BUD, NOT BUDDY
at the Children's Theatre Company through February 16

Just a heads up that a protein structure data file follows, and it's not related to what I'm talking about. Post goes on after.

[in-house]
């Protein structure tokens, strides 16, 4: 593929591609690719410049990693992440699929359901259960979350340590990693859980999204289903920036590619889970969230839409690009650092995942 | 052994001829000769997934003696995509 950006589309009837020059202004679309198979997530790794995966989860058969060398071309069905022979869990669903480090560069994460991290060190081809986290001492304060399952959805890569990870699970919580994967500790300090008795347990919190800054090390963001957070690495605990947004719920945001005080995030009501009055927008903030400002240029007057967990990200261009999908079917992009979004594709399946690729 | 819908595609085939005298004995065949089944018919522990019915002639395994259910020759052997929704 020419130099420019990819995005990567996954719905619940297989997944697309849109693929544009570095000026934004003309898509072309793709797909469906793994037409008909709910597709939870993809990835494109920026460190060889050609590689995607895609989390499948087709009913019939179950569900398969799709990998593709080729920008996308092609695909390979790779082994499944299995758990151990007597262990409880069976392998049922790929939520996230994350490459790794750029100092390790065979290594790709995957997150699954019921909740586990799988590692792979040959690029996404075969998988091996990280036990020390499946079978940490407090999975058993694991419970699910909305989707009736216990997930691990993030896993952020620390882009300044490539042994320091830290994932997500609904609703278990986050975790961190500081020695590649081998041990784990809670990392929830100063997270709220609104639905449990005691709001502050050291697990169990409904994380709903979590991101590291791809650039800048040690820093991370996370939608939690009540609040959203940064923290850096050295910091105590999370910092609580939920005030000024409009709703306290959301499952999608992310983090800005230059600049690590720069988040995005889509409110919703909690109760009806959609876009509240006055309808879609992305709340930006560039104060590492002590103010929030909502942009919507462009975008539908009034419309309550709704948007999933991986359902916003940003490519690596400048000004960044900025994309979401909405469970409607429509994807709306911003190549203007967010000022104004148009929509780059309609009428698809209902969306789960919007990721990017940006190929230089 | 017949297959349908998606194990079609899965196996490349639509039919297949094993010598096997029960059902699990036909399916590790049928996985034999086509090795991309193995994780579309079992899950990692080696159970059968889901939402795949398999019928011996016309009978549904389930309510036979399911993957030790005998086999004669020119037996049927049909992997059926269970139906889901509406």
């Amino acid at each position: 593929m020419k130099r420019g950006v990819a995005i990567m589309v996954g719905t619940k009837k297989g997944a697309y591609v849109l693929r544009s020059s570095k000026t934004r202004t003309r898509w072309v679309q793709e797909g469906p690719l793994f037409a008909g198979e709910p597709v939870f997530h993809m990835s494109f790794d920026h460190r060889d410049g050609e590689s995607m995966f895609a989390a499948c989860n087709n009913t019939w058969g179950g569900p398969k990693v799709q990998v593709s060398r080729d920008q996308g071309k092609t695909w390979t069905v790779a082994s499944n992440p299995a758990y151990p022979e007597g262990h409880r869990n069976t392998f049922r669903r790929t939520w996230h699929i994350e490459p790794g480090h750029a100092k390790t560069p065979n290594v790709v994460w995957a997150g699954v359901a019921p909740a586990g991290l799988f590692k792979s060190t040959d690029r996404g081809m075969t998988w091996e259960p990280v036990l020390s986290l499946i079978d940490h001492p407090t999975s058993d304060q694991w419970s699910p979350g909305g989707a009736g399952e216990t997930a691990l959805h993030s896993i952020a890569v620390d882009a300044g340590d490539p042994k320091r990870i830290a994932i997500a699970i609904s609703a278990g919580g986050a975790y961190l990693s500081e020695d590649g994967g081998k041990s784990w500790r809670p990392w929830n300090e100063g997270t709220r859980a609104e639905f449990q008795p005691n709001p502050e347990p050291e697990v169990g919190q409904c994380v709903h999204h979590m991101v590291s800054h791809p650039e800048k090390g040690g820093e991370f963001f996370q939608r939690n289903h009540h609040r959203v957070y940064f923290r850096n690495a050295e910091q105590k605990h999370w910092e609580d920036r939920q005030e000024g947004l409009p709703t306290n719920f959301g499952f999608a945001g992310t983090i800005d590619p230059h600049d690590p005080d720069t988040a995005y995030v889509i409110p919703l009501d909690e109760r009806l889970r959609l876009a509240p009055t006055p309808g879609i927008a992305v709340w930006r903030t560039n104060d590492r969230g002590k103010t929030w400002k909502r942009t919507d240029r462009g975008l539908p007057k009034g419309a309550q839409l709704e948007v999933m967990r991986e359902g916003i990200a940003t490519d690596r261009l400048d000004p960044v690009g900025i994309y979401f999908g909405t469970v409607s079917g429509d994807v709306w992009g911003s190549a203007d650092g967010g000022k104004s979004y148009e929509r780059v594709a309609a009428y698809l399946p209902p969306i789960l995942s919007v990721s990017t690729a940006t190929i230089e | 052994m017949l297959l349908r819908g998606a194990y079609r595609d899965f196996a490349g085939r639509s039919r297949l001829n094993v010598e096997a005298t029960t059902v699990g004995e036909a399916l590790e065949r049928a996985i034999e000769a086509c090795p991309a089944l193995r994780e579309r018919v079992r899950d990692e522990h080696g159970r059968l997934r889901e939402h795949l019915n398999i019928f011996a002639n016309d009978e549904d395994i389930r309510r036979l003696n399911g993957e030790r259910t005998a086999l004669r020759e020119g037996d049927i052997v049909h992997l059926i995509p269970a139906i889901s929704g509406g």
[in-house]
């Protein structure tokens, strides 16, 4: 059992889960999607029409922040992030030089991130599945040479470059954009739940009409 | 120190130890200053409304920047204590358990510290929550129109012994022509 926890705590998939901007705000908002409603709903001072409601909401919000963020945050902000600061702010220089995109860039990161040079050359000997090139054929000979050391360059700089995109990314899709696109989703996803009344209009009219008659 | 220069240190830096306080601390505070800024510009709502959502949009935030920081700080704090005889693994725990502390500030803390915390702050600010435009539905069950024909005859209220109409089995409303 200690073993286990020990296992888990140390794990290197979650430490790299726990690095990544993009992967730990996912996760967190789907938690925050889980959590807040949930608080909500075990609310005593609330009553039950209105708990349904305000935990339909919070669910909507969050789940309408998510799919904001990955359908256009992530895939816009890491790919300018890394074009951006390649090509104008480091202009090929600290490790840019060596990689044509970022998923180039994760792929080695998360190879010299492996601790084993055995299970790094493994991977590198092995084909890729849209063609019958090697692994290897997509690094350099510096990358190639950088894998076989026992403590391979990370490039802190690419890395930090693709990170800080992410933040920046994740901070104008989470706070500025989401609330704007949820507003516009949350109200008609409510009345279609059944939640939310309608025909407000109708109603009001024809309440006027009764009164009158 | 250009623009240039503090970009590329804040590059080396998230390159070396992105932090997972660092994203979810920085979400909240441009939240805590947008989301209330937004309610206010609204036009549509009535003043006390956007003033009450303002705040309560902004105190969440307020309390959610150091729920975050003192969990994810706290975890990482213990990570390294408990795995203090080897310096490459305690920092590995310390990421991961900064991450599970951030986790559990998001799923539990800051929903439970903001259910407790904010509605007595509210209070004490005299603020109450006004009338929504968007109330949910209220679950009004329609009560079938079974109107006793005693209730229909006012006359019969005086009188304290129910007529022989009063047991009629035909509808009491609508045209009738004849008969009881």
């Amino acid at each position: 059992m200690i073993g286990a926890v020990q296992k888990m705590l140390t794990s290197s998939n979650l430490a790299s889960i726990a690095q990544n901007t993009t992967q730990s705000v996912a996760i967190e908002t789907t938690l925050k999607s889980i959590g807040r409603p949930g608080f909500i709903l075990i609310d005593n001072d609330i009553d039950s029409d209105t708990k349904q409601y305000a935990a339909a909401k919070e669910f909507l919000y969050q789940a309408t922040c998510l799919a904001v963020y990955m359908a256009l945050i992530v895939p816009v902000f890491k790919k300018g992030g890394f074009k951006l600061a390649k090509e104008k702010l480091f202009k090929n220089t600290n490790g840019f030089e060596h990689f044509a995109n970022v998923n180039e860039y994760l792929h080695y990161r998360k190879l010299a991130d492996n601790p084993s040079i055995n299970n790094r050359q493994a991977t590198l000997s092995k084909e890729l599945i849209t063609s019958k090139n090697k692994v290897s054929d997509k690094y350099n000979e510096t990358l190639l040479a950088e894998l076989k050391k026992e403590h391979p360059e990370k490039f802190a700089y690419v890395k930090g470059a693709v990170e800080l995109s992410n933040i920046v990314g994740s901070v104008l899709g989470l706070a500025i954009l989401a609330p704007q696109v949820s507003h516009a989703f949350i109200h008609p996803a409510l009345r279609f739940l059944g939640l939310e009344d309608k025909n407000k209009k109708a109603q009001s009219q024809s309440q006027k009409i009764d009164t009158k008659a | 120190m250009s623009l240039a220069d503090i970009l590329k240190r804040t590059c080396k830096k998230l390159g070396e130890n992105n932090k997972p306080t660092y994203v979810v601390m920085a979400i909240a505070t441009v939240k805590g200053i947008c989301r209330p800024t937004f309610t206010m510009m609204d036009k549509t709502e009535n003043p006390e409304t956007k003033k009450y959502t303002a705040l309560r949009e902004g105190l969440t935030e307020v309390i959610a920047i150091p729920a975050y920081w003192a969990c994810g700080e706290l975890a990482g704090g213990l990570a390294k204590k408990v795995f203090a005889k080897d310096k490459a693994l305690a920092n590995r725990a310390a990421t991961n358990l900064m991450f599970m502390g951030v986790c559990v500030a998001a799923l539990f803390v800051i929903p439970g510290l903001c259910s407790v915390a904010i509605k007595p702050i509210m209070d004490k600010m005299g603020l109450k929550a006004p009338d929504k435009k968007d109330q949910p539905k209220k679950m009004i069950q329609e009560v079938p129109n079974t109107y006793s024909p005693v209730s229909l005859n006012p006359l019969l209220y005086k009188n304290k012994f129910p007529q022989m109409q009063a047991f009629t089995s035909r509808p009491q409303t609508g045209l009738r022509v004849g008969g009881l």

Reginald André Jackson's adaptation of Christopher Paul Curtis's book positively bristles with narrative strength and restless, wandering energy. It tells the story of Bud (Nathan Barlow), a Depression-era ragamuffin biding his time in an orphanage following the death of his mother. After a harrowing night spent with a cruel foster family (Namir Smallwood plays the would-be foster brother with happy malice, the first of a series of well-drawn sadists he depicts throughout the night), Bud takes to the road with a single worn photo of his mother and a flyer advertising a jazz musician Bud dreams is his real father. Bud spends a poignant night in Hooverville, where the displaced poor gather to exercise their own barebones moral code (and where Bud meets a fleeting love interest in the sweet Traci Allen). The next morning, all the able-bodied assemble to hop a train, in a great strobe-fueled physical-action sequence, and after Bud misses his freight he ends up alone on the American highway. The action doesn't flag, though, and soon enough Bud ends up finding jazzman Herman E. Calloway (Shawn Hamilton), who promptly and strenuously denies paternity of the boy. Here the show turns on a great ensemble, with Herman's band taking Bud in, along with the motherly Miss Thomas (Regina Williams), and the waters get deeper. Hamilton turns in a bruised and world-weary performance as the cranky bass thumper, all unapologetic hard edges until Bud's true parentage is discovered and the old sourpuss unveils a world of hurt beneath his rocky facade. Under Marion McClinton's direction, this show manages to walk a balance between Barlow's sunny charm and the real, wrenching story that percolates under the surface. We tend to love a good picaresque, but it is daring and daunting to depict a young person wandering the world in search of a sense of home. Bud finds what he's looking for by the end (no great surprise), but the emotional tone matches the fun that came before with a genuine heaviness and weight that drives home the feeling of desperation at the heart of childhood fear. If only every journey was as vivid and well drawn.